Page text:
A Little Bit of Learning
At twenty, I have had a surprising amount of jobs in a wide array of fields. At fifteen, I got my first job at Zaxby’s. After working there for a year and a half, I moved about thirty feet next door to work at Firehouse Subs. While I worked there a year, I also worked at Don Gallo Mexican Restaurant for three months before my freshman year of college. Since college, I have only held two jobs. One would, of course, be the Tagge Center on LMU campus as a tutor, and the other is a local daycare near my parents’ house.
I started at the daycare the summer after my freshman year, and I have worked every summer and winter break since. My family and friends always find it odd that I am going to school to work with the elderly, but spend my time working with children. The truth is, working with children has taught me so much about life in general. It is often incredibly challenging, but working with kids has helped me grow up. Now, I don’t want to sound like a sourpuss, but working in a daycare is not for the faint of heart. Here’s the satirical list of the lessons I have learned from little ones!
I often have to tell the kids “Use your words, not your hands!” When children are growing up, it is sometimes really hard for them to understand their emotions, and not hit someone because they’re confused. Even though I am adult and should be better at emotions by now, I can sometimes relate to this plight. Even though I don’t tend to punch people, I do have a bad habit of raging at innocent bystanders when I get frustrated. Just the other day I got into an argument with my sister in the car, and I am a little ashamed to admit that half the reason I was angry was because of the bad traffic. Teaching the children about handling their emotions actually reminds me of the way I should be handling mine.
Sharing is Caring:
Unsurprisingly, teaching toddlers to share is a challenge. Yet, it is such a gratifying experience when you look around and see them playing and sharing with each other without being prompted. I know as adults we shouldn’t have to be reminded to share, but I’m not just talking about toys here. Sometimes I think we all need a little reminder to share our time. It is not always easy for me to suddenly spend so much time with my family, but when I stop and realize how much this time means to my family, it helps me readjust to being home for extended lengths. Listening to my sister’s high school stories, or my mom’s family gossip, or my dad’s complicated work tales, will mean more to all of us in the long run. Sharing my time with others seems like one of the most important gifts of this Christmas season.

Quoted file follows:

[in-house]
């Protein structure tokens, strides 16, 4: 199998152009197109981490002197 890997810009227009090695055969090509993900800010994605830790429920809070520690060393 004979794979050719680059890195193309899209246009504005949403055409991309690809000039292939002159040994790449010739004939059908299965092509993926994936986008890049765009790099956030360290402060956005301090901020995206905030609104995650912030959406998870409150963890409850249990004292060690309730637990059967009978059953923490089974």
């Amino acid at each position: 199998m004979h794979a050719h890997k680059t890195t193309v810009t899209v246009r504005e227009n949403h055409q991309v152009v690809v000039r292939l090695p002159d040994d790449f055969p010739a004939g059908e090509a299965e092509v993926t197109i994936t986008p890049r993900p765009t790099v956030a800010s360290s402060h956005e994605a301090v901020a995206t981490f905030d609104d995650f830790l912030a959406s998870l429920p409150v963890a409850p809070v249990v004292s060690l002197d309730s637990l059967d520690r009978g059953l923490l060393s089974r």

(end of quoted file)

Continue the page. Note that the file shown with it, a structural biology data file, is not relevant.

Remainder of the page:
Patience is a Virtue:
Let me tell you folks, I am not a patient woman. As my boyfriend, family, and friends could attest, I hate waiting. On ANYTHING. In reality, people being late for an appointment with me is my absolute biggest pet peeve. Ironically, I attempt to teach young children patience every day at work. Toddlers hate to wait for food, or toys, or to go outside. Similarly, the kids have also taught me better patience when dealing with frustrating situations. When five kids are crying an you’re trying to sort out who kicked who because this kid accidentally ran into that kid, patience is kind of the only way to stay sane. Sometimes it helps to remember that these little people are learning how to cope with life. Even today, I get cranky when I’m tired or hungry, so why should they feel any different?
Learning to Listen:
Listening is not always my be st virtue. When the kids all try to tell me something at the same time, I can become especially impatient. But the value in this is that learning how to listen to each child, one at a time, in a loving manner, helps me in other areas of my life. Learning to listen to the woes of little ones helps me to listen to my friends, family, and even professors at LMU. At face value, the kids at the daycare may not seem to be saying anything overly important, but when I take time to listen I often learn new things or pieces of information I really needed to know to care for them better. This helps me as a student to listen closely to what my professors say, because sometimes treasures are hidden in plain sight.
While these are just a few things I have learned from my job at the daycare, there are so many more. I could probably write a book about the outrageous things I have experienced as a seasoned daycare veteran, but I can honestly say I love my job. Through all the tears and messes, the smiles, laughter, and progress that I get to experience makes it all worth it. As the kids grow up, I do as well.
What kind of jobs have y’all had? How are you spending your winter break? Please comment and share my post, I love the feedback from my readers!